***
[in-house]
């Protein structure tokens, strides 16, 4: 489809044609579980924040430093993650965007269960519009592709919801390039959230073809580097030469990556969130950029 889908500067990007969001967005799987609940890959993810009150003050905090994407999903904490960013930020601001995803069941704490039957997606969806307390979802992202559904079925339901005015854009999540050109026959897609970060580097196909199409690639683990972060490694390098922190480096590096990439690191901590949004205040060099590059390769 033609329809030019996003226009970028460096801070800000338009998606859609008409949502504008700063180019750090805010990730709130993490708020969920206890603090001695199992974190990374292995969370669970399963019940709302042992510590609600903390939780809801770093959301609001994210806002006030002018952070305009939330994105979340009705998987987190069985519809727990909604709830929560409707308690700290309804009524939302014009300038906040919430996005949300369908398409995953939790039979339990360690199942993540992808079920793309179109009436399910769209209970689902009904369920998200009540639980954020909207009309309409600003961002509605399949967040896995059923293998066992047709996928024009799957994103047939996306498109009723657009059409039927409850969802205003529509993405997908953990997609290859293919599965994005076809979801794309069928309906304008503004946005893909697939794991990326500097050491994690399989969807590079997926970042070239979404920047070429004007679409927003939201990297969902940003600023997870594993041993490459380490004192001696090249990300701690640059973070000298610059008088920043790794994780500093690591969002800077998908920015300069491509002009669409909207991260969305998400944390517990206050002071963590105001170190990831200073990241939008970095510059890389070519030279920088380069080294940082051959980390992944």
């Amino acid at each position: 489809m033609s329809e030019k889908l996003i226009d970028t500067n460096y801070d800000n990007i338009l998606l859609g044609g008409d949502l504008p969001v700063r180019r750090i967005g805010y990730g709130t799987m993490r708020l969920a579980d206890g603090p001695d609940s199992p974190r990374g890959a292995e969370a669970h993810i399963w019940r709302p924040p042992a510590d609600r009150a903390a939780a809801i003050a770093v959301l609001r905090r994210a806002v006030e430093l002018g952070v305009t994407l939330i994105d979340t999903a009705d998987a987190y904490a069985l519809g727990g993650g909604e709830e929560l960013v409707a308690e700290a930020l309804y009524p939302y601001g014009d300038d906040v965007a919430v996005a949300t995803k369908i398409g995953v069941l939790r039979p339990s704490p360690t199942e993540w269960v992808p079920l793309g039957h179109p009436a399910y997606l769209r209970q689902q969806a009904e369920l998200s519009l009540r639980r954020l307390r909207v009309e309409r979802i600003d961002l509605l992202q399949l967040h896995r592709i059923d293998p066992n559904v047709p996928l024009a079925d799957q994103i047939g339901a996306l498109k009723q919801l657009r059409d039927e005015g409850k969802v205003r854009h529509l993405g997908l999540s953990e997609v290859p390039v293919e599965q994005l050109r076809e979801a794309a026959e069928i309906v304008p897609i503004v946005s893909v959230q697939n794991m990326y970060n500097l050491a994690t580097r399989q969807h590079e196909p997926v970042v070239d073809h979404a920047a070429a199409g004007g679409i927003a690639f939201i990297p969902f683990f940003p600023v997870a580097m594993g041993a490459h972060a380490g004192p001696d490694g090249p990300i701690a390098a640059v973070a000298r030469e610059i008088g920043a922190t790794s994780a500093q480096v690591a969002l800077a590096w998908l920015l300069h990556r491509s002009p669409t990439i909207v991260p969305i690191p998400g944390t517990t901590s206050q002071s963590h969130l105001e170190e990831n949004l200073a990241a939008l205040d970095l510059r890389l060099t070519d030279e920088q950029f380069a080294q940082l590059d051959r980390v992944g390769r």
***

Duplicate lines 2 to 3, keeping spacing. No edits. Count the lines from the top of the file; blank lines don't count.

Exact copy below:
């Protein structure tokens, strides 16, 4: 489809044609579980924040430093993650965007269960519009592709919801390039959230073809580097030469990556969130950029 889908500067990007969001967005799987609940890959993810009150003050905090994407999903904490960013930020601001995803069941704490039957997606969806307390979802992202559904079925339901005015854009999540050109026959897609970060580097196909199409690639683990972060490694390098922190480096590096990439690191901590949004205040060099590059390769 033609329809030019996003226009970028460096801070800000338009998606859609008409949502504008700063180019750090805010990730709130993490708020969920206890603090001695199992974190990374292995969370669970399963019940709302042992510590609600903390939780809801770093959301609001994210806002006030002018952070305009939330994105979340009705998987987190069985519809727990909604709830929560409707308690700290309804009524939302014009300038906040919430996005949300369908398409995953939790039979339990360690199942993540992808079920793309179109009436399910769209209970689902009904369920998200009540639980954020909207009309309409600003961002509605399949967040896995059923293998066992047709996928024009799957994103047939996306498109009723657009059409039927409850969802205003529509993405997908953990997609290859293919599965994005076809979801794309069928309906304008503004946005893909697939794991990326500097050491994690399989969807590079997926970042070239979404920047070429004007679409927003939201990297969902940003600023997870594993041993490459380490004192001696090249990300701690640059973070000298610059008088920043790794994780500093690591969002800077998908920015300069491509002009669409909207991260969305998400944390517990206050002071963590105001170190990831200073990241939008970095510059890389070519030279920088380069080294940082051959980390992944």
């Amino acid at each position: 489809m033609s329809e030019k889908l996003i226009d970028t500067n460096y801070d800000n990007i338009l998606l859609g044609g008409d949502l504008p969001v700063r180019r750090i967005g805010y990730g709130t799987m993490r708020l969920a579980d206890g603090p001695d609940s199992p974190r990374g890959a292995e969370a669970h993810i399963w019940r709302p924040p042992a510590d609600r009150a903390a939780a809801i003050a770093v959301l609001r905090r994210a806002v006030e430093l002018g952070v305009t994407l939330i994105d979340t999903a009705d998987a987190y904490a069985l519809g727990g993650g909604e709830e929560l960013v409707a308690e700290a930020l309804y009524p939302y601001g014009d300038d906040v965007a919430v996005a949300t995803k369908i398409g995953v069941l939790r039979p339990s704490p360690t199942e993540w269960v992808p079920l793309g039957h179109p009436a399910y997606l769209r209970q689902q969806a009904e369920l998200s519009l009540r639980r954020l307390r909207v009309e309409r979802i600003d961002l509605l992202q399949l967040h896995r592709i059923d293998p066992n559904v047709p996928l024009a079925d799957q994103i047939g339901a996306l498109k009723q919801l657009r059409d039927e005015g409850k969802v205003r854009h529509l993405g997908l999540s953990e997609v290859p390039v293919e599965q994005l050109r076809e979801a794309a026959e069928i309906v304008p897609i503004v946005s893909v959230q697939n794991m990326y970060n500097l050491a994690t580097r399989q969807h590079e196909p997926v970042v070239d073809h979404a920047a070429a199409g004007g679409i927003a690639f939201i990297p969902f683990f940003p600023v997870a580097m594993g041993a490459h972060a380490g004192p001696d490694g090249p990300i701690a390098a640059v973070a000298r030469e610059i008088g920043a922190t790794s994780a500093q480096v690591a969002l800077a590096w998908l920015l300069h990556r491509s002009p669409t990439i909207v991260p969305i690191p998400g944390t517990t901590s206050q002071s963590h969130l105001e170190e990831n949004l200073a990241a939008l205040d970095l510059r890389l060099t070519d030279e920088q950029f380069a080294q940082l590059d051959r980390v992944g390769r």